The months preceding the release of Lil’ Kim’s The Naked Truth were like a hip-hop marketer’s perfect storm. There was the blazing “Lighters Up,” one of the summer’s hottest jams. There was a five-mic review in The Source that made people pay attention and could be the last time the magazine has an impact on hip-hop culture. There was a perjury trial that produced a mountain of press and attention as well as a year-long jail sentence and a platinum reputation in the hood—in a year when a ubiquitous T-shirt demanded “Stop Snitching,” a trial that centered on Kim’s refusal to edify law enforcement couldn’t have been better timed. Surely an album from a nationally known artist preceded by a gargantuan single, a perfect review, and offstage drama that made her look good would lead to big sales. But she moved less than 300,000 albums—a flop. Few think Kim’s jail term will kill her music career. But maybe that’s because you can’t kill something that’s already dead.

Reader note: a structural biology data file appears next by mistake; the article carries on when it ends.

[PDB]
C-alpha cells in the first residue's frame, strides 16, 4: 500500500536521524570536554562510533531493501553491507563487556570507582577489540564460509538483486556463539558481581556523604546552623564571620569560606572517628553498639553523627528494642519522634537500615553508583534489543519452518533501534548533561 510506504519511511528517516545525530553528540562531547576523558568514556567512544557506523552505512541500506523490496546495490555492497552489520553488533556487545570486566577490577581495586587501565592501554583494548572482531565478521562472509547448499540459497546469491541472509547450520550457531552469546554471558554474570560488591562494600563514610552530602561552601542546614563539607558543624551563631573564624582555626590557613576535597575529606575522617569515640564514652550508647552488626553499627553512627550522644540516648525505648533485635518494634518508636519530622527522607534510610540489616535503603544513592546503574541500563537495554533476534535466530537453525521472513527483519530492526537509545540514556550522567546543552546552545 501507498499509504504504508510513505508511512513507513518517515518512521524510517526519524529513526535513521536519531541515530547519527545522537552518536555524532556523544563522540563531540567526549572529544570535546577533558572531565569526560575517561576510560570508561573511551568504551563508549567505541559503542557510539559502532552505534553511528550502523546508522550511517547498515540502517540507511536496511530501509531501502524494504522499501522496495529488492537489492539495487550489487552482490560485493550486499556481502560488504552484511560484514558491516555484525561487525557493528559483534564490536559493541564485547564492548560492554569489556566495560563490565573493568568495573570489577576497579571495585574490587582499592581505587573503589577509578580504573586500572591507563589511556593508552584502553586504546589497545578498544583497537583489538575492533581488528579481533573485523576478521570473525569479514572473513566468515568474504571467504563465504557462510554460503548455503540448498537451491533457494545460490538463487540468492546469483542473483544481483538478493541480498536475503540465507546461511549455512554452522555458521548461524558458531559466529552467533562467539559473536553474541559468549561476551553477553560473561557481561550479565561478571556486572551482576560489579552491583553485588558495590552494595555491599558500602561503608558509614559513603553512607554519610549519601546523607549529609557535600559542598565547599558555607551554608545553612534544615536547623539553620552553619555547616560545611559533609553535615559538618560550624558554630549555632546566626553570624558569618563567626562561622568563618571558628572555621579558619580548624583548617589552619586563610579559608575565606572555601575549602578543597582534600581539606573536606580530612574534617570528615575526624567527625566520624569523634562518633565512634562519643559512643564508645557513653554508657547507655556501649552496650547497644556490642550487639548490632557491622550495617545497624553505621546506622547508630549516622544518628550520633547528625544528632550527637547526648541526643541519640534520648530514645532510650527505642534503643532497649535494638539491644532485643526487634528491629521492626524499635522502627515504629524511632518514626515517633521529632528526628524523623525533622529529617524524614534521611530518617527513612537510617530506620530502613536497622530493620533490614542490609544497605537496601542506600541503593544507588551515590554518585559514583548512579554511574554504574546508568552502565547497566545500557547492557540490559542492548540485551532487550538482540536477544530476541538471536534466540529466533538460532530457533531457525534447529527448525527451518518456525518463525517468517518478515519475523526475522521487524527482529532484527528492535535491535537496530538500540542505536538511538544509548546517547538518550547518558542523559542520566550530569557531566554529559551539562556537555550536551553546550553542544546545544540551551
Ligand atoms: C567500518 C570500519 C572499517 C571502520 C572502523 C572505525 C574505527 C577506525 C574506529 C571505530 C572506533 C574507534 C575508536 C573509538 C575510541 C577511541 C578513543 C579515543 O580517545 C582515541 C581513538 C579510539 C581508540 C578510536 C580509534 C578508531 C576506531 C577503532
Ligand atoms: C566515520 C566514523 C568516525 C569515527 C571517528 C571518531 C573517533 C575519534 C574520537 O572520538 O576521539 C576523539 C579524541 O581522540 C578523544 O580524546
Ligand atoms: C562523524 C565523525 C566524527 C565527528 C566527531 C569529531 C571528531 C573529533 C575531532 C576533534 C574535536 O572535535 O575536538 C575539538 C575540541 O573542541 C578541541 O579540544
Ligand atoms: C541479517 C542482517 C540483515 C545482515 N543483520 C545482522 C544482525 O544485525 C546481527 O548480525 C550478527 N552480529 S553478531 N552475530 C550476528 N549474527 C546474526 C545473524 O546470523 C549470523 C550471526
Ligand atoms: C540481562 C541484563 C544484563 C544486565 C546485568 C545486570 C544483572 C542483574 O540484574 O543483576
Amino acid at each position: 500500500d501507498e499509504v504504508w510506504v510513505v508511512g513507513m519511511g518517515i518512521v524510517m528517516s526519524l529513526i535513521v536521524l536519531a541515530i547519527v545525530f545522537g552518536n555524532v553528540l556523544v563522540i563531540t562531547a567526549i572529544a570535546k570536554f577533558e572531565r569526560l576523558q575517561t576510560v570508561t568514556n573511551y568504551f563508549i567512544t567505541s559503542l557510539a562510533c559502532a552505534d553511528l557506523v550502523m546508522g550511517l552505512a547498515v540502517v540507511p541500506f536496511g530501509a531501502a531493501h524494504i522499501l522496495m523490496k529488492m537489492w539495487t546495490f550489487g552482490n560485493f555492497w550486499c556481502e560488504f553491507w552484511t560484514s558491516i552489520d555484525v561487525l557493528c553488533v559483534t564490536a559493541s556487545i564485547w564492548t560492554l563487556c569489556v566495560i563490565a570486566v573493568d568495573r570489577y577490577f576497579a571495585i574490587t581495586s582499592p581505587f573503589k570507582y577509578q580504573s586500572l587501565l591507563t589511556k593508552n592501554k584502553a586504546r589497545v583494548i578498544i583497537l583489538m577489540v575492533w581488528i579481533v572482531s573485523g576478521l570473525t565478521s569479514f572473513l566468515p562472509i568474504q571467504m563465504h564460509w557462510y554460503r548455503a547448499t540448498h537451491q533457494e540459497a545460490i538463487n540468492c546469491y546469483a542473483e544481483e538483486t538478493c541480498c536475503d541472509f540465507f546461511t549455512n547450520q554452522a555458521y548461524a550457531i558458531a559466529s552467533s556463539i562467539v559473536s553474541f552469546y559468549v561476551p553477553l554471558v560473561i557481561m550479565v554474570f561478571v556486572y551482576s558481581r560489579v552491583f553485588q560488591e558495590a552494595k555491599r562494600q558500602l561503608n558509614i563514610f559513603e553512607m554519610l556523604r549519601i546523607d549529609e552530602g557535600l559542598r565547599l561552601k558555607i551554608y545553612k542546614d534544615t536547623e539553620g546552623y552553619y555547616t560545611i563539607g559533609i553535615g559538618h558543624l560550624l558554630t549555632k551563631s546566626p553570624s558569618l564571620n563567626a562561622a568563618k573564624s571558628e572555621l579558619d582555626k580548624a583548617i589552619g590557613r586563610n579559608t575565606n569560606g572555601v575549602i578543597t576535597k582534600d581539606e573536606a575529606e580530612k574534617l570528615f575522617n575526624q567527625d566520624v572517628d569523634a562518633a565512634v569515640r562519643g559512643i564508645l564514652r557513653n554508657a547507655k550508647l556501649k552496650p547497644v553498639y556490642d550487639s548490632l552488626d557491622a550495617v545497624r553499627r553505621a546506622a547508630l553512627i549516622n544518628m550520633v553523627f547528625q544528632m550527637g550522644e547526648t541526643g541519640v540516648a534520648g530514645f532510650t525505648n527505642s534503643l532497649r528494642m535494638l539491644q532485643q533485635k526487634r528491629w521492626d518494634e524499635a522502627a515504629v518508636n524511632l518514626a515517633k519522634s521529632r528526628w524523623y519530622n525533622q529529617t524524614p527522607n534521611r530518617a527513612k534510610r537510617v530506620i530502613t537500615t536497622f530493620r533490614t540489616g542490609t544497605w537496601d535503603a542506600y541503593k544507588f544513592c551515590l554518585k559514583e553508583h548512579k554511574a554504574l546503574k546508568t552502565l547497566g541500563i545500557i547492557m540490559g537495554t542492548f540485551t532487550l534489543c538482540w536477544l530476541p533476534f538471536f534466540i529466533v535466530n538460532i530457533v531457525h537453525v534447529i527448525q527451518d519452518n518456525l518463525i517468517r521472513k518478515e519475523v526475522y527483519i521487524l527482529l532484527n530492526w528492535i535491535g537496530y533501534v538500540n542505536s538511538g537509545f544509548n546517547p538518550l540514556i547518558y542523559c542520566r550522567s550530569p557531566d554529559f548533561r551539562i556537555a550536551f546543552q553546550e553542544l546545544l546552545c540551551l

Brooklyn, New York